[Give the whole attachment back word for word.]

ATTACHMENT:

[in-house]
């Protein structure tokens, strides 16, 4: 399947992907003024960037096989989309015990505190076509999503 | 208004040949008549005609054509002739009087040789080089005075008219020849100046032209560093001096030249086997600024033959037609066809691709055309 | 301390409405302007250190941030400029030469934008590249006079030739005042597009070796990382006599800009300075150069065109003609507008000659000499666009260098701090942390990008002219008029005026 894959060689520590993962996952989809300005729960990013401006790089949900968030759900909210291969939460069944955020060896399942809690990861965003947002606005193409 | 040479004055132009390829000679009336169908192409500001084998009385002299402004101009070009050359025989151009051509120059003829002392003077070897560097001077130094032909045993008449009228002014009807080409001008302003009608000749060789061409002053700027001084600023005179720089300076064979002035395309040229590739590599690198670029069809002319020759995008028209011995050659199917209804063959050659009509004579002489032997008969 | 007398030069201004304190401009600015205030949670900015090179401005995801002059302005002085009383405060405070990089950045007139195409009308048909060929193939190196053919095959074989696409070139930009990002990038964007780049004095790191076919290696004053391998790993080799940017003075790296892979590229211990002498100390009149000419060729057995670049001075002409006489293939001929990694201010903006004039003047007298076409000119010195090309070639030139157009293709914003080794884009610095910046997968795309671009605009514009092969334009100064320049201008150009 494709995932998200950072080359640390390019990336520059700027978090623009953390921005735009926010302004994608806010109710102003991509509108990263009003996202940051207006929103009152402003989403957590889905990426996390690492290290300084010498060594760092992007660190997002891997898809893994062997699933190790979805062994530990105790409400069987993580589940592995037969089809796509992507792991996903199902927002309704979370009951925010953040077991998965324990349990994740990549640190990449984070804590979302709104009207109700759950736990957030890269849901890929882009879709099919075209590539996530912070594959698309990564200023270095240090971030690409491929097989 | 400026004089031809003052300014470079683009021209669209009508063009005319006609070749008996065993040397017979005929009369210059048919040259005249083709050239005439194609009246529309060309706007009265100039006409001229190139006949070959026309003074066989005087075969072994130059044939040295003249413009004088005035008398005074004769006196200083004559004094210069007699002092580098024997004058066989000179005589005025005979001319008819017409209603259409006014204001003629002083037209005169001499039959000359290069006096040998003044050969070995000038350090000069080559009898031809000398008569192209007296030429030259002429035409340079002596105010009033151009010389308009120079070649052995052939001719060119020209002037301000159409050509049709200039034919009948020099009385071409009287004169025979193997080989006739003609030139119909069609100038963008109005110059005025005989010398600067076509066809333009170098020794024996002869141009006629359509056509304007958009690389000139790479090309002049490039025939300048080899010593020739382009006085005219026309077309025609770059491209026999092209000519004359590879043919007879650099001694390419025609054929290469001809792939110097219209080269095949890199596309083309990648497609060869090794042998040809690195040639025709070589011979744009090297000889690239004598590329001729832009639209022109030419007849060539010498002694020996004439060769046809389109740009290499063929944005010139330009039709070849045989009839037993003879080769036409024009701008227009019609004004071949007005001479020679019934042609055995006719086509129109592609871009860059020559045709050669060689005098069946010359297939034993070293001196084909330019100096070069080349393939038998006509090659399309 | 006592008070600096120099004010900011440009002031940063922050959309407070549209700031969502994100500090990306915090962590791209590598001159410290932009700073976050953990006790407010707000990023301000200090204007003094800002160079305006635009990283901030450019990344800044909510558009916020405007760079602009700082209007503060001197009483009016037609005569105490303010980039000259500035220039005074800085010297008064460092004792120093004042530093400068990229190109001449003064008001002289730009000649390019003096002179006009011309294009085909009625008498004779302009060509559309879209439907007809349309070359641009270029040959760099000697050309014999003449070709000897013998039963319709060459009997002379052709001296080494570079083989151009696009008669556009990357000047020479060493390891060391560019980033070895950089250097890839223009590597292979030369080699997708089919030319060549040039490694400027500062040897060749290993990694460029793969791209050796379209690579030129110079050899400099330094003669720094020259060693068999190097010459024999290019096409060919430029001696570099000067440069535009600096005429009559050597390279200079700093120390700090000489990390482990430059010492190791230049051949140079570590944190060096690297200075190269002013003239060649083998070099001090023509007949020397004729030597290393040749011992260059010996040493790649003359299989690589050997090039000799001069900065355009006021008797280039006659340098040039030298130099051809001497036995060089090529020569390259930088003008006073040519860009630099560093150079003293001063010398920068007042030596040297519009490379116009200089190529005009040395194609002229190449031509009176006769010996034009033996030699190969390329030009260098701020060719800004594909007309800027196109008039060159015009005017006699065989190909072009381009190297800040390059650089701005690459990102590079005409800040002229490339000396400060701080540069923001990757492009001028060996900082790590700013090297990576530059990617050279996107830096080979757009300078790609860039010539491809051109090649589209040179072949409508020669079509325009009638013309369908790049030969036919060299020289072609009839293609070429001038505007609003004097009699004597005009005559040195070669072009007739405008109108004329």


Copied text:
[in-house]
């Protein structure tokens, strides 16, 4: 399947992907003024960037096989989309015990505190076509999503 | 208004040949008549005609054509002739009087040789080089005075008219020849100046032209560093001096030249086997600024033959037609066809691709055309 | 301390409405302007250190941030400029030469934008590249006079030739005042597009070796990382006599800009300075150069065109003609507008000659000499666009260098701090942390990008002219008029005026 894959060689520590993962996952989809300005729960990013401006790089949900968030759900909210291969939460069944955020060896399942809690990861965003947002606005193409 | 040479004055132009390829000679009336169908192409500001084998009385002299402004101009070009050359025989151009051509120059003829002392003077070897560097001077130094032909045993008449009228002014009807080409001008302003009608000749060789061409002053700027001084600023005179720089300076064979002035395309040229590739590599690198670029069809002319020759995008028209011995050659199917209804063959050659009509004579002489032997008969 | 007398030069201004304190401009600015205030949670900015090179401005995801002059302005002085009383405060405070990089950045007139195409009308048909060929193939190196053919095959074989696409070139930009990002990038964007780049004095790191076919290696004053391998790993080799940017003075790296892979590229211990002498100390009149000419060729057995670049001075002409006489293939001929990694201010903006004039003047007298076409000119010195090309070639030139157009293709914003080794884009610095910046997968795309671009605009514009092969334009100064320049201008150009 494709995932998200950072080359640390390019990336520059700027978090623009953390921005735009926010302004994608806010109710102003991509509108990263009003996202940051207006929103009152402003989403957590889905990426996390690492290290300084010498060594760092992007660190997002891997898809893994062997699933190790979805062994530990105790409400069987993580589940592995037969089809796509992507792991996903199902927002309704979370009951925010953040077991998965324990349990994740990549640190990449984070804590979302709104009207109700759950736990957030890269849901890929882009879709099919075209590539996530912070594959698309990564200023270095240090971030690409491929097989 | 400026004089031809003052300014470079683009021209669209009508063009005319006609070749008996065993040397017979005929009369210059048919040259005249083709050239005439194609009246529309060309706007009265100039006409001229190139006949070959026309003074066989005087075969072994130059044939040295003249413009004088005035008398005074004769006196200083004559004094210069007699002092580098024997004058066989000179005589005025005979001319008819017409209603259409006014204001003629002083037209005169001499039959000359290069006096040998003044050969070995000038350090000069080559009898031809000398008569192209007296030429030259002429035409340079002596105010009033151009010389308009120079070649052995052939001719060119020209002037301000159409050509049709200039034919009948020099009385071409009287004169025979193997080989006739003609030139119909069609100038963008109005110059005025005989010398600067076509066809333009170098020794024996002869141009006629359509056509304007958009690389000139790479090309002049490039025939300048080899010593020739382009006085005219026309077309025609770059491209026999092209000519004359590879043919007879650099001694390419025609054929290469001809792939110097219209080269095949890199596309083309990648497609060869090794042998040809690195040639025709070589011979744009090297000889690239004598590329001729832009639209022109030419007849060539010498002694020996004439060769046809389109740009290499063929944005010139330009039709070849045989009839037993003879080769036409024009701008227009019609004004071949007005001479020679019934042609055995006719086509129109592609871009860059020559045709050669060689005098069946010359297939034993070293001196084909330019100096070069080349393939038998006509090659399309 | 006592008070600096120099004010900011440009002031940063922050959309407070549209700031969502994100500090990306915090962590791209590598001159410290932009700073976050953990006790407010707000990023301000200090204007003094800002160079305006635009990283901030450019990344800044909510558009916020405007760079602009700082209007503060001197009483009016037609005569105490303010980039000259500035220039005074800085010297008064460092004792120093004042530093400068990229190109001449003064008001002289730009000649390019003096002179006009011309294009085909009625008498004779302009060509559309879209439907007809349309070359641009270029040959760099000697050309014999003449070709000897013998039963319709060459009997002379052709001296080494570079083989151009696009008669556009990357000047020479060493390891060391560019980033070895950089250097890839223009590597292979030369080699997708089919030319060549040039490694400027500062040897060749290993990694460029793969791209050796379209690579030129110079050899400099330094003669720094020259060693068999190097010459024999290019096409060919430029001696570099000067440069535009600096005429009559050597390279200079700093120390700090000489990390482990430059010492190791230049051949140079570590944190060096690297200075190269002013003239060649083998070099001090023509007949020397004729030597290393040749011992260059010996040493790649003359299989690589050997090039000799001069900065355009006021008797280039006659340098040039030298130099051809001497036995060089090529020569390259930088003008006073040519860009630099560093150079003293001063010398920068007042030596040297519009490379116009200089190529005009040395194609002229190449031509009176006769010996034009033996030699190969390329030009260098701020060719800004594909007309800027196109008039060159015009005017006699065989190909072009381009190297800040390059650089701005690459990102590079005409800040002229490339000396400060701080540069923001990757492009001028060996900082790590700013090297990576530059990617050279996107830096080979757009300078790609860039010539491809051109090649589209040179072949409508020669079509325009009638013309369908790049030969036919060299020289072609009839293609070429001038505007609003004097009699004597005009005559040195070669072009007739405008109108004329």